'Report card' on diet trends: Low-quality carbs account for 42 percent of a day's calories: Older people, those with lower income, and those with less education face greater hurdles -- ScienceDaily – With results like this, maybe we should come up with better ways of helping people learn about nutrition. Do our schools help students learn about nutrition? How many adults have logged their food intake into an app and discovered how good (or poor) their food choices are? The current outreach strategies relative to nutrition are not enough. Sometimes even doctors seem to lack any expertise other than knowing that a patient is overweight/obese or their waist is too large.

Create Wildlife Habitat Around Your House – Cool Green Science – I already have a bird bath and feeder, milkweed patch, brush pile and some native trees (maple, sycamore, tulip poplar, oak). Even a spongy compost pile is habitat (this summer I had puddling tiger swallowtails on it)!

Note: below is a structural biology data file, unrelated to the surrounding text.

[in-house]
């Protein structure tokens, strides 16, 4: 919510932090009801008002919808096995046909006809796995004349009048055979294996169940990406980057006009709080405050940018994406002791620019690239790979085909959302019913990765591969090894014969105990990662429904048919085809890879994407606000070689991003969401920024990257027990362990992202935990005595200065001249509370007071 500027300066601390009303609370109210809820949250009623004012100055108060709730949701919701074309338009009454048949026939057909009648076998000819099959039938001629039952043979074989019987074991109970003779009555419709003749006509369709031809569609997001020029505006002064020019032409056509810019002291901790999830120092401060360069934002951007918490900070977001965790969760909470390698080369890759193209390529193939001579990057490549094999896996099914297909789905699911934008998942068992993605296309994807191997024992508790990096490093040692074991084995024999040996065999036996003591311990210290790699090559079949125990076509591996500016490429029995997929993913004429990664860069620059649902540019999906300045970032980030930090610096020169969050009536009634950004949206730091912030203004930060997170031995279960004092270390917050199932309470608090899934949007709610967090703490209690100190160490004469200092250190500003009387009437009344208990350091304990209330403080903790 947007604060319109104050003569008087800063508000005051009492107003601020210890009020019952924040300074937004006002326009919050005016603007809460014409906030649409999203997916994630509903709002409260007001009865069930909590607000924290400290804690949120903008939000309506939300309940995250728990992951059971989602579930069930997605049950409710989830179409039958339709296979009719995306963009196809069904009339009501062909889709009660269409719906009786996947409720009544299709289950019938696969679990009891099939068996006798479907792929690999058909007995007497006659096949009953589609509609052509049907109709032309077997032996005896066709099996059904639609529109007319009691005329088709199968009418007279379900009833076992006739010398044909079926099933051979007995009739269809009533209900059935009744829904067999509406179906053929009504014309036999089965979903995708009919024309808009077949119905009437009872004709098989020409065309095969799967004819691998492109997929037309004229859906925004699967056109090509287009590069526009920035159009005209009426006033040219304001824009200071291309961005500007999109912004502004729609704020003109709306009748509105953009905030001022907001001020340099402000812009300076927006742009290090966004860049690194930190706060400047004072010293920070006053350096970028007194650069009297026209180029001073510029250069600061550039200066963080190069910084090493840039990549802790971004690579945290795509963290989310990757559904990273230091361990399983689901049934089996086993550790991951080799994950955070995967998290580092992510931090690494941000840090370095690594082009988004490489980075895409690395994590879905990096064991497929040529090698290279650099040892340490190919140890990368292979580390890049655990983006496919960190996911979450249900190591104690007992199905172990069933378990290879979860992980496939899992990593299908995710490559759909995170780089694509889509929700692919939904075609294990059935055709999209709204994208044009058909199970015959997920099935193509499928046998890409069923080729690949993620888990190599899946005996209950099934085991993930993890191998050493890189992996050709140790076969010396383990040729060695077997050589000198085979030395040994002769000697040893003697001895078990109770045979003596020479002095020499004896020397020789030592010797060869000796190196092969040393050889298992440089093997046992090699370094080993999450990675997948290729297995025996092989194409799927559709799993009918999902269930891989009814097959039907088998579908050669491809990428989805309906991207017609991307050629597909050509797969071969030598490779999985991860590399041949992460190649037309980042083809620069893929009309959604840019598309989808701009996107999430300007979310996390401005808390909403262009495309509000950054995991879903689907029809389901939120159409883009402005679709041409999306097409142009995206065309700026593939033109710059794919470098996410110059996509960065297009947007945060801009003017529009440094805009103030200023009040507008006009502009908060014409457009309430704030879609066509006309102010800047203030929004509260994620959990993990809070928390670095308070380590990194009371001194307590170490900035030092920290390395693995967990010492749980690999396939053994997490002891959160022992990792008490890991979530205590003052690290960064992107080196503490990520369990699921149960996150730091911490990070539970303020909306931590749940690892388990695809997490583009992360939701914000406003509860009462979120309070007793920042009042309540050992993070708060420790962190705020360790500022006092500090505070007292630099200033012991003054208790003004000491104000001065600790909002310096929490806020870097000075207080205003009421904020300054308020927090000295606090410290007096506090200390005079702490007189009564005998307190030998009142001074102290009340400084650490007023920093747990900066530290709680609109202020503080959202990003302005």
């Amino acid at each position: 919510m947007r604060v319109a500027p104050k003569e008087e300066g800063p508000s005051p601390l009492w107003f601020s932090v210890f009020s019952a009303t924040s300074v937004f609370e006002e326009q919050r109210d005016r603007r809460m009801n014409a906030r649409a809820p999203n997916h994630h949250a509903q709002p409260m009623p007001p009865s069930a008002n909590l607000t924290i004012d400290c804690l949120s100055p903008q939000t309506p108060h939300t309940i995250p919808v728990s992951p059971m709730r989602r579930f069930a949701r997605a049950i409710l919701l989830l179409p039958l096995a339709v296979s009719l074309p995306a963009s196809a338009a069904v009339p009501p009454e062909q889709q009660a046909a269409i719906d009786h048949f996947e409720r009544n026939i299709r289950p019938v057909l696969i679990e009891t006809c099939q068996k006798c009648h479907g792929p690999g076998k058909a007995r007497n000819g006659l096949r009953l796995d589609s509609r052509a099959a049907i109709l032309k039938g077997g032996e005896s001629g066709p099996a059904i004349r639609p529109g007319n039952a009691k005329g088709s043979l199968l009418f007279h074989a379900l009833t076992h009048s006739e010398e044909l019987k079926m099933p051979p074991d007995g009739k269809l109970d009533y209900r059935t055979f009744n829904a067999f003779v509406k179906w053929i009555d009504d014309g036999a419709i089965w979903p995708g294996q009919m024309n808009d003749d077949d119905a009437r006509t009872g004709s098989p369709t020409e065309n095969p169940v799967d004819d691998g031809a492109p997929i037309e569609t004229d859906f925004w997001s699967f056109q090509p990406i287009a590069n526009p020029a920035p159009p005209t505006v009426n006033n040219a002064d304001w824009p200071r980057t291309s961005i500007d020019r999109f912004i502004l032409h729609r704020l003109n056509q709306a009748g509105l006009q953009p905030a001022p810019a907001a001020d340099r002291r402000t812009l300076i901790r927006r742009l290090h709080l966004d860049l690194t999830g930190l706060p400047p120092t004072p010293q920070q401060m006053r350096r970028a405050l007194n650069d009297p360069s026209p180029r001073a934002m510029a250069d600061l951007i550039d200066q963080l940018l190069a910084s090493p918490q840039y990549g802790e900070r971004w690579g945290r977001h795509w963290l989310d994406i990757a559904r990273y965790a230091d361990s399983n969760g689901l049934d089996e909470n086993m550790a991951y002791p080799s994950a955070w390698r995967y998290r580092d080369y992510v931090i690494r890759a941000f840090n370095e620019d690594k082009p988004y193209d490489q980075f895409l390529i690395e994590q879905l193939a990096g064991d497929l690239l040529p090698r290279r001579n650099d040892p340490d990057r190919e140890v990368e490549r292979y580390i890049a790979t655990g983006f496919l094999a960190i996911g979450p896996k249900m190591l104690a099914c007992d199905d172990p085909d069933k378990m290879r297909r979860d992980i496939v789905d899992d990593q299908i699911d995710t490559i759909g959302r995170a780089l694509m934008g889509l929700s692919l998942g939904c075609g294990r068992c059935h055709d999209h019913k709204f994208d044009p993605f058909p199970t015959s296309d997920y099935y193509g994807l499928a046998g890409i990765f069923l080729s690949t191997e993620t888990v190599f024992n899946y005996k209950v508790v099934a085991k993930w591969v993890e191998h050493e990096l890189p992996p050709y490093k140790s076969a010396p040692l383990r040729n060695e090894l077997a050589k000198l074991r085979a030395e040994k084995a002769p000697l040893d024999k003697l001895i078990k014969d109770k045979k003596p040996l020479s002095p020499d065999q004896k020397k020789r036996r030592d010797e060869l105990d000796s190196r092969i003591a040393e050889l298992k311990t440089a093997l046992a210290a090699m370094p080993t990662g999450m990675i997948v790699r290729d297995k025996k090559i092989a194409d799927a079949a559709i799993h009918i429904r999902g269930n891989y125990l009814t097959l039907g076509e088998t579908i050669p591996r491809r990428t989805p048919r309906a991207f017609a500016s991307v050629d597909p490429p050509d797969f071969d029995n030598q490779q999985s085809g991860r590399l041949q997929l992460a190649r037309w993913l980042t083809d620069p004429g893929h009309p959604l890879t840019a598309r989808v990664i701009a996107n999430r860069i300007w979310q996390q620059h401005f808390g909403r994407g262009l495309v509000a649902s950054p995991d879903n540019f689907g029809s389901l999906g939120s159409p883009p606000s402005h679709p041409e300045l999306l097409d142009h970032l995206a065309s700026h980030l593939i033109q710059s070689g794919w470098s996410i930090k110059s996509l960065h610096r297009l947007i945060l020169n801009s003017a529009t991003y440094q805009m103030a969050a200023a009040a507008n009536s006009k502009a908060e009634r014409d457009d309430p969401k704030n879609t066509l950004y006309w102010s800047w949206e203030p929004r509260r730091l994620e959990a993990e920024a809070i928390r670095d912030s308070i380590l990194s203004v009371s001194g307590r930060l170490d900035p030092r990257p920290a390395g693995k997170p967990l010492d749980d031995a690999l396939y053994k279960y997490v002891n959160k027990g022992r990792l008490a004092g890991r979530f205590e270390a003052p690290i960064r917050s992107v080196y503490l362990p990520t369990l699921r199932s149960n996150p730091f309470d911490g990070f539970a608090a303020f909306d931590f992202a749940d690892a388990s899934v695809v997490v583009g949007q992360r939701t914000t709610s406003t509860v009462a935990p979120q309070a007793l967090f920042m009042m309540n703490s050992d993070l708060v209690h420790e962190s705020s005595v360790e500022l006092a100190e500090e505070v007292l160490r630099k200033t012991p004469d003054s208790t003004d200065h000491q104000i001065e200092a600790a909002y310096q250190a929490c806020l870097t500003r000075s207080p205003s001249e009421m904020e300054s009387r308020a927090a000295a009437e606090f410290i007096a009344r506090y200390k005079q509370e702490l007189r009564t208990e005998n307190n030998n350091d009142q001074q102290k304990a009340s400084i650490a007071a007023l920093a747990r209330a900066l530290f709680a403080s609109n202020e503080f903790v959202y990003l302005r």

Komodo Dragons Have Skin That Looks Like Chain Mail | Smart News | Smithsonian – Four distinct morphologies of osteoderms in the skin of adult Komodo dragons. Another example of the wonderful complexity in the natural world.

Gleanings of the Week Ending August 19, 2017

The items below were ‘the cream’ of the articles and websites I found this past week. Click on the light green text to look at the article.

Three things to know about the Louvre’s history – A fort…royal residence…and then a museum!

Americans are using less electricity today than a decade ago – Annual residential electricity sales have declined by 3% and residential electricity sales per capita is down by 7% since 2010. Advances in efficiency and shifts to smaller devices are making a difference. Some argue that electric cars will cause an increase in demand for electricity….but the same people that drive electric cars are likely to have solar panels!